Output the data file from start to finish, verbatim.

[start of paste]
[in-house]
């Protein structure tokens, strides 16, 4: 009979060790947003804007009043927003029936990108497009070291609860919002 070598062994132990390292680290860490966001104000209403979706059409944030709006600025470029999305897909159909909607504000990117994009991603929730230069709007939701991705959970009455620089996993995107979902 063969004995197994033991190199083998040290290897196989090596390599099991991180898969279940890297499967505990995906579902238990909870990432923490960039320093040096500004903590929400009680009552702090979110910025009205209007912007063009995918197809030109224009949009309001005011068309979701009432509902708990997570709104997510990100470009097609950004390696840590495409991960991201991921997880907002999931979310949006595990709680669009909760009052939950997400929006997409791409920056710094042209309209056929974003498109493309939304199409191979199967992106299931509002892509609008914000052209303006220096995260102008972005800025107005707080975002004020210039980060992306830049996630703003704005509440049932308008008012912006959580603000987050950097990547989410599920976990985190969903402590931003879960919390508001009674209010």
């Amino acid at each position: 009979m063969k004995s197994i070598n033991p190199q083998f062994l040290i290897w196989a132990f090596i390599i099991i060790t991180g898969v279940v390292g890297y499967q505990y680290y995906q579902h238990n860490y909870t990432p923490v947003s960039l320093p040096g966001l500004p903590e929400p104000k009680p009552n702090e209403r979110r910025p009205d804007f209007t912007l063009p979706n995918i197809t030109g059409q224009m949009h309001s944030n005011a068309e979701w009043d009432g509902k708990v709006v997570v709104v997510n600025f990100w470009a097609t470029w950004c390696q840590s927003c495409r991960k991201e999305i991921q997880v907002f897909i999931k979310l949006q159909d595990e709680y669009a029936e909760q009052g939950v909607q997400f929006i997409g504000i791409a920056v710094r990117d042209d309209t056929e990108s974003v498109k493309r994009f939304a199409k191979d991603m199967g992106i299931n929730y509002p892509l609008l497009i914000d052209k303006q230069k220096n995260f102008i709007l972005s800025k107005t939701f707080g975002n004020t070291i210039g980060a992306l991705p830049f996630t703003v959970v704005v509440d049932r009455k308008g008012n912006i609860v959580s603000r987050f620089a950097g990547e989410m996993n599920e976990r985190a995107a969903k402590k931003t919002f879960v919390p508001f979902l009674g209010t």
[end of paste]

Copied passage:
[in-house]
């Protein structure tokens, strides 16, 4: 009979060790947003804007009043927003029936990108497009070291609860919002 070598062994132990390292680290860490966001104000209403979706059409944030709006600025470029999305897909159909909607504000990117994009991603929730230069709007939701991705959970009455620089996993995107979902 063969004995197994033991190199083998040290290897196989090596390599099991991180898969279940890297499967505990995906579902238990909870990432923490960039320093040096500004903590929400009680009552702090979110910025009205209007912007063009995918197809030109224009949009309001005011068309979701009432509902708990997570709104997510990100470009097609950004390696840590495409991960991201991921997880907002999931979310949006595990709680669009909760009052939950997400929006997409791409920056710094042209309209056929974003498109493309939304199409191979199967992106299931509002892509609008914000052209303006220096995260102008972005800025107005707080975002004020210039980060992306830049996630703003704005509440049932308008008012912006959580603000987050950097990547989410599920976990985190969903402590931003879960919390508001009674209010």
């Amino acid at each position: 009979m063969k004995s197994i070598n033991p190199q083998f062994l040290i290897w196989a132990f090596i390599i099991i060790t991180g898969v279940v390292g890297y499967q505990y680290y995906q579902h238990n860490y909870t990432p923490v947003s960039l320093p040096g966001l500004p903590e929400p104000k009680p009552n702090e209403r979110r910025p009205d804007f209007t912007l063009p979706n995918i197809t030109g059409q224009m949009h309001s944030n005011a068309e979701w009043d009432g509902k708990v709006v997570v709104v997510n600025f990100w470009a097609t470029w950004c390696q840590s927003c495409r991960k991201e999305i991921q997880v907002f897909i999931k979310l949006q159909d595990e709680y669009a029936e909760q009052g939950v909607q997400f929006i997409g504000i791409a920056v710094r990117d042209d309209t056929e990108s974003v498109k493309r994009f939304a199409k191979d991603m199967g992106i299931n929730y509002p892509l609008l497009i914000d052209k303006q230069k220096n995260f102008i709007l972005s800025k107005t939701f707080g975002n004020t070291i210039g980060a992306l991705p830049f996630t703003v959970v704005v509440d049932r009455k308008g008012n912006i609860v959580s603000r987050f620089a950097g990547e989410m996993n599920e976990r985190a995107a969903k402590k931003t919002f879960v919390p508001f979902l009674g209010t």